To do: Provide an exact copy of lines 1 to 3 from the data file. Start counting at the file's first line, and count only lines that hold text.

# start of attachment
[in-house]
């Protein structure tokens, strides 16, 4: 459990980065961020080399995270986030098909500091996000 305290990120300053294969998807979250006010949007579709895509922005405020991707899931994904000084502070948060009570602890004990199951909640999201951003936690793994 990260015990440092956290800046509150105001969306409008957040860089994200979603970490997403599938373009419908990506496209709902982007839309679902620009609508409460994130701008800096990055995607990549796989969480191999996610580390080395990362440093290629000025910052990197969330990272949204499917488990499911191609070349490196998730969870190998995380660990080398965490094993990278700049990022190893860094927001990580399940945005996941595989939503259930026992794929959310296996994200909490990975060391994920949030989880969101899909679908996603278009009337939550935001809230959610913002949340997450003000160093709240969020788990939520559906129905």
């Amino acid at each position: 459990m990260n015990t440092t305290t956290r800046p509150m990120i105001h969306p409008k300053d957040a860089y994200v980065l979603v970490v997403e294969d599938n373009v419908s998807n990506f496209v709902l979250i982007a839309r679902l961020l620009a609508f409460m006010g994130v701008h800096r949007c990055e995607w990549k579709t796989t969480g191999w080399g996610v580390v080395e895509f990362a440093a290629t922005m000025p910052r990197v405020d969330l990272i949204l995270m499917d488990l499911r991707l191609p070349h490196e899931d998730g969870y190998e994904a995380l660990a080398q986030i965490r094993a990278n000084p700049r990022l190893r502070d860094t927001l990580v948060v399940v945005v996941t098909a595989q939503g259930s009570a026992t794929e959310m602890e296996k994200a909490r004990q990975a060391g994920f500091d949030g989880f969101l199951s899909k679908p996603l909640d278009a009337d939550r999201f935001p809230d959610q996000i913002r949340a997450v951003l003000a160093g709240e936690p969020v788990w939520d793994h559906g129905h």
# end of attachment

[in-house]
């Protein structure tokens, strides 16, 4: 459990980065961020080399995270986030098909500091996000 305290990120300053294969998807979250006010949007579709895509922005405020991707899931994904000084502070948060009570602890004990199951909640999201951003936690793994 990260015990440092956290800046509150105001969306409008957040860089994200979603970490997403599938373009419908990506496209709902982007839309679902620009609508409460994130701008800096990055995607990549796989969480191999996610580390080395990362440093290629000025910052990197969330990272949204499917488990499911191609070349490196998730969870190998995380660990080398965490094993990278700049990022190893860094927001990580399940945005996941595989939503259930026992794929959310296996994200909490990975060391994920949030989880969101899909679908996603278009009337939550935001809230959610913002949340997450003000160093709240969020788990939520559906129905």
């Amino acid at each position: 459990m990260n015990t440092t305290t956290r800046p509150m990120i105001h969306p409008k300053d957040a860089y994200v980065l979603v970490v997403e294969d599938n373009v419908s998807n990506f496209v709902l979250i982007a839309r679902l961020l620009a609508f409460m006010g994130v701008h800096r949007c990055e995607w990549k579709t796989t969480g191999w080399g996610v580390v080395e895509f990362a440093a290629t922005m000025p910052r990197v405020d969330l990272i949204l995270m499917d488990l499911r991707l191609p070349h490196e899931d998730g969870y190998e994904a995380l660990a080398q986030i965490r094993a990278n000084p700049r990022l190893r502070d860094t927001l990580v948060v399940v945005v996941t098909a595989q939503g259930s009570a026992t794929e959310m602890e296996k994200a909490r004990q990975a060391g994920f500091d949030g989880f969101l199951s899909k679908p996603l909640d278009a009337d939550r999201f935001p809230d959610q996000i913002r949340a997450v951003l003000a160093g709240e936690p969020v788990w939520d793994h559906g129905h």